WEDNESDAY 11 PM

TPC CLASSIFIES... NO CHANGE TO MY IDEA.

I have no dog in the status fight here since for several days the idea that tropical storm conditions could reach Texas coastal waters with this makes it a moot point. It will be ashore by 3 p.m. tomorrow, named or not, and I guess the only difference might be is that it will be the second storm to impact the U.S. coastline with tropical storm conditions this year.

What's in a name... in this case, if it's named, nothing different than if it isn't.

Ciao for now. ****
Member Since: Posts: Comments:
Meanwhile, a bigger and more impressive system off the East Coast is forming into a Subtropical Cyclone. I expect this to be tagged later today as 97L. Structure has gotten worse on TD2 since it was upgraded.. I don't see how this is a TS, very ragged, some deep convection, but not impressive enough to name it in my opinion, they might just do it though.
Member Since: July 1, 2008 Posts: 13 Comments: 7340
Quoting beell:


Good gosh 'a mighty. Take a good look at this with some objectivity. This is not even a depression.

I understand the rain threat. The Mexican and US Weather Services can handle this one from here on out.
It meets the NHC criteria for a tropical depression. Say what ya' want, it's a tropical depression.
Member Since: September 2, 2009 Posts: 130 Comments: 21091
1184. beell
Quoting MiamiHurricanes09:
Several SFMR wind reading in excess of 40mph should take TD #2 to Bonnie at 11PM EDT.


Good gosh 'a mighty. Take a good look at this with some objectivity. This is not even a depression.

I understand the rain threat. The Mexican and US Weather Services can handle this one from here on out.
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Quoting calder:


copy and paste them?

Post 1181.
Member Since: September 2, 2009 Posts: 130 Comments: 21091
1182. calder
Quoting MiamiHurricanes09:
Recon has found several SFMR winds of more than 40mph. With those readings it would be kinda dumb not to upgrade it.


copy and paste them?

Member Since: Posts: Comments:
Quoting calder:


I can't see them! copy and paste?


07/8 11:30:00Z | 11 | 1006.9 | 40 kts | 34 kts
07/8 11:40:00Z | 12 | 1008.4 | 41 kts | 36 kts

There were a few other readings, but these were the ones with supportable flight level winds.
Member Since: July 8, 2005 Posts: 259 Comments: 23619
Sorry, this looks more like a disturbance then an actual Tropical Storm.
Member Since: July 1, 2008 Posts: 13 Comments: 7340
1179. Makoto1
Quoting reedzone:
Yet again, I am unimpressed with TD2, what a joke this was to call it a TD. Ball of convection? no, it didn't do what it should have done, time is running out and I give TD2 a 10% to become Bonnie.


From what they found last night I think they got it right when calling it a TD myself. Tropical depressions aren't usually impressive.
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Quoting reedzone:
Yet again, I am unimpressed with TD2, what a joke this was to call it a TD. Ball of convection? no, it didn't do what it should have done, time is running out and I give TD2 a 10% to become Bonnie.
Recon has found several SFMR winds of more than 40mph. With those readings it would be kinda dumb not to upgrade it.
Member Since: September 2, 2009 Posts: 130 Comments: 21091
Quoting IKE:
Anyone ever see any west winds on recon? I haven't.
Last night. Somebody posted here.
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Quoting Netflyer:
Good morning brilliant weather forecasters, can you help a newb and explain to me why the open Atlantic isn't of interest?

http://www.ssd.noaa.gov/goes/east/eaus/loop-wv.html


Possibly because it's not a tropical low and the models forecast it being swept out to sea by the frontal boundary moving across the US.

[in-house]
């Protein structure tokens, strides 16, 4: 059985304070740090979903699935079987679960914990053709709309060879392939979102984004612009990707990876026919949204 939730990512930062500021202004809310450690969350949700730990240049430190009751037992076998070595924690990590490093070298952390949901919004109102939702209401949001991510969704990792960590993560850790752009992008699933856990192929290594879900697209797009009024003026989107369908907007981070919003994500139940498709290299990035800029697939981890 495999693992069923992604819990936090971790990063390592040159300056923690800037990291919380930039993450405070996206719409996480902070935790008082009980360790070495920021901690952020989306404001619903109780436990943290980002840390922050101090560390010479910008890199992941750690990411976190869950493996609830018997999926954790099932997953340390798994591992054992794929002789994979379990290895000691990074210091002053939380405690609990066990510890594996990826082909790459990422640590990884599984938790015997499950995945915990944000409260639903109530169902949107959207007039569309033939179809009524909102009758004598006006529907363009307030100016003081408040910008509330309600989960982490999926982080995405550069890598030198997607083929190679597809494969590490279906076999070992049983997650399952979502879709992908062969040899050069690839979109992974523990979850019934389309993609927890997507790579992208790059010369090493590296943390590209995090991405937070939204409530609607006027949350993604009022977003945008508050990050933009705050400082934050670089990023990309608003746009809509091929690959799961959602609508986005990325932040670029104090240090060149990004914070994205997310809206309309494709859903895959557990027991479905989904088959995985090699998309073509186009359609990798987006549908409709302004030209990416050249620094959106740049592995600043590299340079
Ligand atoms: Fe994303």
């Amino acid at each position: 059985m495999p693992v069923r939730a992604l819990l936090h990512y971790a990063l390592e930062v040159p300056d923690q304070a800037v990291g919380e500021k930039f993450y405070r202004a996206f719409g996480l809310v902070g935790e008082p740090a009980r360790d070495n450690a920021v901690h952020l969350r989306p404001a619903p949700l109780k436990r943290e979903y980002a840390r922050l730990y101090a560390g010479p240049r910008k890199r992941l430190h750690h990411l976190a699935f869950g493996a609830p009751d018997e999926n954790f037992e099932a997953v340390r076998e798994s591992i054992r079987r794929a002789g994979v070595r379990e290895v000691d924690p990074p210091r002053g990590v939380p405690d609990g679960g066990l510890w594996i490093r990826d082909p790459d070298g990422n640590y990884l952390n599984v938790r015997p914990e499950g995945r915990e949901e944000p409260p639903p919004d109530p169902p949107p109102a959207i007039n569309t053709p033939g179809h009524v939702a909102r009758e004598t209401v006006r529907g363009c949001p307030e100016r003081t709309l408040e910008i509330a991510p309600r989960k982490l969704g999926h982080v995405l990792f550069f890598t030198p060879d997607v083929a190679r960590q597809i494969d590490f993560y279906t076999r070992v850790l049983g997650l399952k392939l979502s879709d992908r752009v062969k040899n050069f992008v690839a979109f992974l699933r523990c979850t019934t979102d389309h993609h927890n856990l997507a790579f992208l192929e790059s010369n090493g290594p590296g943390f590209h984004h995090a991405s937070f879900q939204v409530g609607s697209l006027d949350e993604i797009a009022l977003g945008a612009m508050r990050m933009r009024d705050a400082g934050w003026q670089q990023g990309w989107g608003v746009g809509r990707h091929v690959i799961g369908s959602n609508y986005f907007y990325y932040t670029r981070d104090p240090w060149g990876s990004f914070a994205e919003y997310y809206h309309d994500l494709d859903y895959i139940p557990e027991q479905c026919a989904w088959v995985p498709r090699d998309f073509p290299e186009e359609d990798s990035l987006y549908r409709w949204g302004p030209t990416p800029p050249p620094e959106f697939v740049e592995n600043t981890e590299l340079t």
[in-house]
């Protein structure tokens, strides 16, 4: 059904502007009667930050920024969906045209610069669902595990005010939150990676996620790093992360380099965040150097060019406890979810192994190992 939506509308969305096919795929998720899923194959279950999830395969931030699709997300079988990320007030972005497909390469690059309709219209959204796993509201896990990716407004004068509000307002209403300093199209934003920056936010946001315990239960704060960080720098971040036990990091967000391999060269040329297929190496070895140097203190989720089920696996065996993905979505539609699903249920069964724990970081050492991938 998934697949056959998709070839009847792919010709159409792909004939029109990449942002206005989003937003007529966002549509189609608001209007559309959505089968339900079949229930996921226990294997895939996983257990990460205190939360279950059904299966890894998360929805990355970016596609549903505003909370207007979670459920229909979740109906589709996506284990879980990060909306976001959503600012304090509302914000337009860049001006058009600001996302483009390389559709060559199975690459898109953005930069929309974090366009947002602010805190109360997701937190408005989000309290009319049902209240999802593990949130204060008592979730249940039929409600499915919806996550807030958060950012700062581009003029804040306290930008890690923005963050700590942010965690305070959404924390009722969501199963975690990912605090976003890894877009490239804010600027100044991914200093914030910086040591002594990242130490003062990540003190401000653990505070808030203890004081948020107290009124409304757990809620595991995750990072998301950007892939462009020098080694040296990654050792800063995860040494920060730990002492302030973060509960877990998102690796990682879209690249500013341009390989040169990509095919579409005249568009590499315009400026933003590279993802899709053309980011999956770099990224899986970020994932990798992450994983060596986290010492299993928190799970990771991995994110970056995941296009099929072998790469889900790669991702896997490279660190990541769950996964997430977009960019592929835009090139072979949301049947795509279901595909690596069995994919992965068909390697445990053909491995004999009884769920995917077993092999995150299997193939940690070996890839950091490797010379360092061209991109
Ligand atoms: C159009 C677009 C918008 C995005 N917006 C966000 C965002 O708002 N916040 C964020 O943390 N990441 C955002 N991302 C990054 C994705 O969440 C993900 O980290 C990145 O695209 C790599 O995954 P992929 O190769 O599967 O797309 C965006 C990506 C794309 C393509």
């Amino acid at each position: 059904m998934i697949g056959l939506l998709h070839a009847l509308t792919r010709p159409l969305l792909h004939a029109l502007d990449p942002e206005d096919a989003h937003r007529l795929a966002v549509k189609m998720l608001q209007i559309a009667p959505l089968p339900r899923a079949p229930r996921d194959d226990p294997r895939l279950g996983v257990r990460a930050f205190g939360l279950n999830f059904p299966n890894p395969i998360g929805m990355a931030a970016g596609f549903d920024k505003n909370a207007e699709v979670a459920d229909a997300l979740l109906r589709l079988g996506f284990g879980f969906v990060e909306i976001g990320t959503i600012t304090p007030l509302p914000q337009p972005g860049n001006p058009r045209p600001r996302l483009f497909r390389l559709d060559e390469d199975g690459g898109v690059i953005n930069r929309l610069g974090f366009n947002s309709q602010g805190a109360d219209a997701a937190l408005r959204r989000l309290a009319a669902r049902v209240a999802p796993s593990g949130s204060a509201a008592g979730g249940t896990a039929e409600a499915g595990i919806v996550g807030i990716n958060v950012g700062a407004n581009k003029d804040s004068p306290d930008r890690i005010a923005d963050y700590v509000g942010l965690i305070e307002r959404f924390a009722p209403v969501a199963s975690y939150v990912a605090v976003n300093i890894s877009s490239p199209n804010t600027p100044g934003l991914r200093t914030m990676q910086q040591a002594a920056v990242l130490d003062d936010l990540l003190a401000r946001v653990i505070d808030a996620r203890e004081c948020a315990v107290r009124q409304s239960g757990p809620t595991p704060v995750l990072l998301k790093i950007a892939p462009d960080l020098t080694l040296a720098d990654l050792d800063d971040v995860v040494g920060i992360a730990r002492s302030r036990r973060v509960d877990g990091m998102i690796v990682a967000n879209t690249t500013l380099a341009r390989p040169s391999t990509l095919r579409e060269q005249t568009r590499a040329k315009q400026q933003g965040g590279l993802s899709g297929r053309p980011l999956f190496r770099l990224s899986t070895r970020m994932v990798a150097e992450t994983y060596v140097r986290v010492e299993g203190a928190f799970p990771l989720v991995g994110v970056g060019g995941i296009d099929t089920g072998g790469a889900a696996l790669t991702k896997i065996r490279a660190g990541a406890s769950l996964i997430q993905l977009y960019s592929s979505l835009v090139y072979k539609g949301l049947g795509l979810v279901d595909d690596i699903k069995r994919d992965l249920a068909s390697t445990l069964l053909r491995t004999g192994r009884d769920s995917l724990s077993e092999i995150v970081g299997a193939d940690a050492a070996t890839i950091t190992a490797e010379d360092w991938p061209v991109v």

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1175. calder
right i have only seen one valid smfr wind of 39.1 mph. There are other readings from 12z onwards but if you look at the flight level winds then these are definately not valid.
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Quoting sailingallover:

Last night it looked organized but now it looks more like a low with gale force winds. I can't believe they will upgrade it even with the winds..


They would have too,it still is a some-what organized system with a closed CoC with deep convection around the center.If they find tropical-storm forced winds,they will most definatly upgrade it.
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1173. calder
Quoting CybrTeddy:


Not so, the one right above that ob was 41 knots and 36 knots.

2 valid TS winds.


I can't see them! copy and paste?
Member Since: Posts: Comments:
Yet again, I am unimpressed with TD2, what a joke this was to call it a TD. Ball of convection? no, it didn't do what it should have done, time is running out and I give TD2 a 10% to become Bonnie.
Member Since: July 1, 2008 Posts: 13 Comments: 7340
Guess they don't think its a TS yet. If Recon finds more valid winds I won't be surprised if they upgrade it.
Member Since: July 8, 2005 Posts: 259 Comments: 23619
Several SFMR wind reading in excess of 40mph should take TD #2 to Bonnie at 11AM* EDT.

Fixed the error, meant to say 11AM EDT.
Member Since: September 2, 2009 Posts: 130 Comments: 21091
1169. Makoto1
Quoting IKE:
Anyone ever see any west winds on recon? I haven't.


I haven't either but I have a feeling the actual center might be quite small and they may have missed it.
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1168. SLU
121

WHXX01 KWBC 081242

CHGHUR

TROPICAL CYCLONE GUIDANCE MESSAGE

NWS TPC/NATIONAL HURRICANE CENTER MIAMI FL

1242 UTC THU JUL 8 2010



DISCLAIMER...NUMERICAL MODELS ARE SUBJECT TO LARGE ERRORS.

PLEASE REFER TO NHC OFFICIAL FORECASTS FOR TROPICAL CYCLONE

AND SUBTROPICAL CYCLONE INFORMATION.



ATLANTIC OBJECTIVE AIDS FOR



TROPICAL CYCLONE TWO (AL022010) 20100708 1200 UTC



...00 HRS... ...12 HRS... ...24 HRS. .. ...36 HRS...

100708 1200 100709 0000 100709 1200 100710 0000



LAT LON LAT LON LAT LON LAT LON

BAMS 25.4N 96.2W 26.7N 98.4W 27.8N 100.5W 28.7N 102.6W

BAMD 25.4N 96.2W 26.2N 98.3W 26.8N 100.4W 27.4N 102.5W

BAMM 25.4N 96.2W 26.5N 98.3W 27.4N 100.4W 28.3N 102.3W

LBAR 25.4N 96.2W 26.8N 98.5W 28.5N 100.6W 30.2N 102.3W

SHIP 30KTS 32KTS 35KTS 38KTS

DSHP 30KTS 27KTS 27KTS 27KTS



...48 HRS... ...72 HRS... ...96 HRS. .. ..120 HRS...

100710 1200 100711 1200 100712 1200 100713 1200



LAT LON LAT LON LAT LON LAT LON

BAMS 29.6N 104.5W 31.4N 106.8W 32.2N 106.1W 32.2N 106.0W

BAMD 28.0N 104.5W 29.5N 107.7W 30.7N 108.5W 30.9N 108.3W